The Righteous One’s Cry For Purity & Protection
In The Face Of Persecution

a brief study of Psalm 141, adapted from PCC Prayer Meeting Exhortation on 23 March 2012


Psalm 141 is a prayerful Psalm of David. As with most of the psalms, it was borne out of an actual event in David’s life. It has been suggested that it was written during the time when he was suffering persecution by Saul. Calvin agrees with this conjecture.

Whatever the case may be, one thing is clear: David was a type of Christ and so his life in many ways foreshadowed and typified the life of Christ, the Greater David. This being the case, the Lord Jesus would have been able to take up this psalm in his own experience of persecution during his earthly ministry.

And this being the case, every disciple of Christ will be able to take this psalm up in union with Christ. We can take it up meaningfully when we are undergoing persecution ourselves. We can also take it up meaningfully even if we are not undergoing persecution ourselves. Why? No only because there are many statements that are relevant to us even if we are not suffering persecution, but also because we can sing it in union with Christ in meditation of His suffering on our behalf. Was he not persecuted on our behalf? Was not His suffering part of the basis for our enjoying worship with God today? Therefore, it is most fitting in our worship to sing with Christ concerning His suffering on our behalf!

In any case, this psalm may be entitled: “The Righteous One’s Cry for Purity and Protection in the face of Persecution.” It comprises three petitions: (1) There is a plea to be heard (v. 1-2); (2) There is a plea for Purity (v. 3-6); and (3) There is a plea for Protection (v. 7-10).


1. A Plea to be Heard (v. 1-2)

1  LORD, I cry unto thee: make haste unto me; give ear unto my voice, when I cry unto thee. 2 Let my prayer be set forth before thee as incense; and the lifting up of my hands as the evening sacrifice.

David, like our Saviour, was constant in prayer, but he was mindful not to presume that his prayers would be heard. Thus he begins by pleading with the LORD to make haste unto him and to give ear to His cry. And he desires that his prayer may a pleasing sweet savour unto the Father.

Thus, he compares his prayers with the fragrance of the incense which was daily burnt upon the golden altar before the Holy of Holies.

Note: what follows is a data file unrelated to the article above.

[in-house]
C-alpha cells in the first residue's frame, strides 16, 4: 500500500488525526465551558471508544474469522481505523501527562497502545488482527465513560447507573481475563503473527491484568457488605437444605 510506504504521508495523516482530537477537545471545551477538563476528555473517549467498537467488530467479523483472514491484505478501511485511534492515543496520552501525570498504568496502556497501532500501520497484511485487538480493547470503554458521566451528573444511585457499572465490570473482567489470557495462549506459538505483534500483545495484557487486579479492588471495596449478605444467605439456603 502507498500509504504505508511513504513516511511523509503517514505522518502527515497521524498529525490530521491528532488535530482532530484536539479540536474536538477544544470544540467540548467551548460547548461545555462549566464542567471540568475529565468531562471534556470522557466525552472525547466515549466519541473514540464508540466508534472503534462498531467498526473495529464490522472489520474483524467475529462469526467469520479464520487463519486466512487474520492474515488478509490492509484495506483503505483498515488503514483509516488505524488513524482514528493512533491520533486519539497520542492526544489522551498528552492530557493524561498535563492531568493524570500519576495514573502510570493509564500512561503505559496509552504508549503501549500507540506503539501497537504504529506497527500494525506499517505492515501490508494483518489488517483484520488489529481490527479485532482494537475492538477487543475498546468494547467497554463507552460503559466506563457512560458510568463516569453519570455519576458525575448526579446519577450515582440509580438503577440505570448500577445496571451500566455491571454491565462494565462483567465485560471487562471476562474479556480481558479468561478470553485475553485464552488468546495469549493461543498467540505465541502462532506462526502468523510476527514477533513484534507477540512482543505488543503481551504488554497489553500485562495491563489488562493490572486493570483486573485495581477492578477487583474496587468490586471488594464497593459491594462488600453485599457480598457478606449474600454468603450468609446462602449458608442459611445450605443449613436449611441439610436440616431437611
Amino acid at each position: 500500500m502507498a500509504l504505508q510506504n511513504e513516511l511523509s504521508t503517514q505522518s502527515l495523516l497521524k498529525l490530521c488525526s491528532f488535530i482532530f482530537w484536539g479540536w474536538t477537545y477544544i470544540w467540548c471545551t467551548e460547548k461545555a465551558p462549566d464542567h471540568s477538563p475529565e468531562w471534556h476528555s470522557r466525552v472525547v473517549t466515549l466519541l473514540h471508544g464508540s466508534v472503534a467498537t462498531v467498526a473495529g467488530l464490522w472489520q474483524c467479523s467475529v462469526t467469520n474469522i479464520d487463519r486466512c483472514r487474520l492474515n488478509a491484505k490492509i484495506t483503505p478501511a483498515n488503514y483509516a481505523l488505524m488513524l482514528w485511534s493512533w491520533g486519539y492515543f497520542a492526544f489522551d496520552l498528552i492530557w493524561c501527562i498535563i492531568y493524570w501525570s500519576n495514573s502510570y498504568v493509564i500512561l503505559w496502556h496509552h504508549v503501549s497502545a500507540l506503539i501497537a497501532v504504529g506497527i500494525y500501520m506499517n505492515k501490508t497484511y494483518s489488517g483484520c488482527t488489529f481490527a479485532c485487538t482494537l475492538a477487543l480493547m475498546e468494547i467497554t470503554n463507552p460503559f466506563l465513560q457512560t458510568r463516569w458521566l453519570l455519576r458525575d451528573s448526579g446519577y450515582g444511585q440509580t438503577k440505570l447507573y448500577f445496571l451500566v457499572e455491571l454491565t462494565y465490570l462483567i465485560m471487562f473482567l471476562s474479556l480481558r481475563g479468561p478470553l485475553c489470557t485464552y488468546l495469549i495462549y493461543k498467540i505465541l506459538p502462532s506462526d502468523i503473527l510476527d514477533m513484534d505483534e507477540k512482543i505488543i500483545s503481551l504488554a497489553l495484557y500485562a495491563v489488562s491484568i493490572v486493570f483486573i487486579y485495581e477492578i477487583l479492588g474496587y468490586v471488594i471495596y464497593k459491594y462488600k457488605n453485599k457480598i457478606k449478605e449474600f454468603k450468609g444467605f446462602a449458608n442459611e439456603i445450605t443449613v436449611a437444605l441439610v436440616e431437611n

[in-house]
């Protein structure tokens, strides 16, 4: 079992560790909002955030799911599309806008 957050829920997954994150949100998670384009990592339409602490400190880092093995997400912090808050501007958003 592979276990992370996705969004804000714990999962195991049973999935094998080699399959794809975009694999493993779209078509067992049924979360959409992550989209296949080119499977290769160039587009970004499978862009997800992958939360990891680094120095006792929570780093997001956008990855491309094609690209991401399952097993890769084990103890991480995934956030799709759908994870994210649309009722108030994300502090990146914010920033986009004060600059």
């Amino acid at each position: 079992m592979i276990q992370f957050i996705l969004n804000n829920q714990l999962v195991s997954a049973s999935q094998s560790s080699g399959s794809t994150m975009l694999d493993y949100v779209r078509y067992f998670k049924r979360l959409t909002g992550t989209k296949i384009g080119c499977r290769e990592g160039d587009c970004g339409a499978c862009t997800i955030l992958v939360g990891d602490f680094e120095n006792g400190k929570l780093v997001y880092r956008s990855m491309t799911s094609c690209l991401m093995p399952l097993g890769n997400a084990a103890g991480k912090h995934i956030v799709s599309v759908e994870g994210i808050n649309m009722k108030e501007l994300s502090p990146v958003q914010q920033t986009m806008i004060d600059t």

And he compares the lifting up of his hands to the evening sacrifice. No doubt, lifting up hands is simply a beautiful metonymy for earnest prayer. So David is comparing his prayer with the daily evening sacrifice. Now, the evening sacrifice is described together with the morning sacrifice as “a sweet savour, an offering made by fire unto the LORD” (Exodus 29:42). Perhaps he refers to the evening sacrifice because it was originally an evening prayer. Or perhaps as Matthew Henry suggests, he had “an eye to Christ, who, in the evening of the world and in the evening of the day, was to offer up himself a sacrifice of atonement…”

Whatever the case may be, one thing is sure: we ought to desire that our prayers be heard and that they be a sweet savour sacrifice unto God. Our prayers may be odious with sin, but mingled with the scent of the blood from the horn of the altar, they shall ascend as a pleasing fragrance unto the Father. But let us pray fervently as David did, for as incense has no fragrance without fire, so our prayers cannot be pleasing unto God without the fire of zeal and gratitude unto Christ.


2. A Plea for Purity (v. 3-6)

3 Set a watch, O LORD, before my mouth; keep the door of my lips.

This is a remarkable plea in the face of persecution isn’t it? Often when threatened or provoked, we would feel justified to respond in anger. We may even excuse ourselves for sinful words in the face of provocation. But David, speaking in the Spirit of Christ, sets us a better example.

Knowing how easily we may be provoked to sin against the Lord with our lips, let us ask the LORD to set a watch over our lips. Let us ask Him to help us that we may not give in to the temptation to satisfy the lust of the flesh.  

This is what the Lord is teaching us to pray when He gives us the words:

4 Incline not my heart to any evil thing, to practise wicked works with men that work iniquity: and let me not eat of their dainties.